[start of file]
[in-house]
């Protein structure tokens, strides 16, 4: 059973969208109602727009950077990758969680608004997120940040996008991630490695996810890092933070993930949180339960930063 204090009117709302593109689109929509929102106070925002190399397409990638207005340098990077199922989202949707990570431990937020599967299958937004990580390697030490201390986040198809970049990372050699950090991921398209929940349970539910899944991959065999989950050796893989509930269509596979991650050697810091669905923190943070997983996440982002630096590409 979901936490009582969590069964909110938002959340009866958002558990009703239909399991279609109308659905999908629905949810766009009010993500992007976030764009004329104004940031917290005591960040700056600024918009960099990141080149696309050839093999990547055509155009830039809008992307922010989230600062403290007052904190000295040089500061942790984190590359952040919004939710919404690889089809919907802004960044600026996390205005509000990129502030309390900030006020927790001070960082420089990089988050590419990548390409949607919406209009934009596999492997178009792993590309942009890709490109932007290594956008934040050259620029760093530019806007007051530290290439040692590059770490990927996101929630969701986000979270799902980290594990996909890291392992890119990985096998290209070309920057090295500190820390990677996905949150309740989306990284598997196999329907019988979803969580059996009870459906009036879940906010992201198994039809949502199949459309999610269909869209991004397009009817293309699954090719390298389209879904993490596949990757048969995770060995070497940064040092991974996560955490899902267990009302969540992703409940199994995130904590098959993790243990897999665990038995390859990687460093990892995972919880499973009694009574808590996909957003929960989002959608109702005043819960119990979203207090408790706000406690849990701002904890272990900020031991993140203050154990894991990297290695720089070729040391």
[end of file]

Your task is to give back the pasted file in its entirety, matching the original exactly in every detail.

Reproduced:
[in-house]
């Protein structure tokens, strides 16, 4: 059973969208109602727009950077990758969680608004997120940040996008991630490695996810890092933070993930949180339960930063 204090009117709302593109689109929509929102106070925002190399397409990638207005340098990077199922989202949707990570431990937020599967299958937004990580390697030490201390986040198809970049990372050699950090991921398209929940349970539910899944991959065999989950050796893989509930269509596979991650050697810091669905923190943070997983996440982002630096590409 979901936490009582969590069964909110938002959340009866958002558990009703239909399991279609109308659905999908629905949810766009009010993500992007976030764009004329104004940031917290005591960040700056600024918009960099990141080149696309050839093999990547055509155009830039809008992307922010989230600062403290007052904190000295040089500061942790984190590359952040919004939710919404690889089809919907802004960044600026996390205005509000990129502030309390900030006020927790001070960082420089990089988050590419990548390409949607919406209009934009596999492997178009792993590309942009890709490109932007290594956008934040050259620029760093530019806007007051530290290439040692590059770490990927996101929630969701986000979270799902980290594990996909890291392992890119990985096998290209070309920057090295500190820390990677996905949150309740989306990284598997196999329907019988979803969580059996009870459906009036879940906010992201198994039809949502199949459309999610269909869209991004397009009817293309699954090719390298389209879904993490596949990757048969995770060995070497940064040092991974996560955490899902267990009302969540992703409940199994995130904590098959993790243990897999665990038995390859990687460093990892995972919880499973009694009574808590996909957003929960989002959608109702005043819960119990979203207090408790706000406690849990701002904890272990900020031991993140203050154990894991990297290695720089070729040391």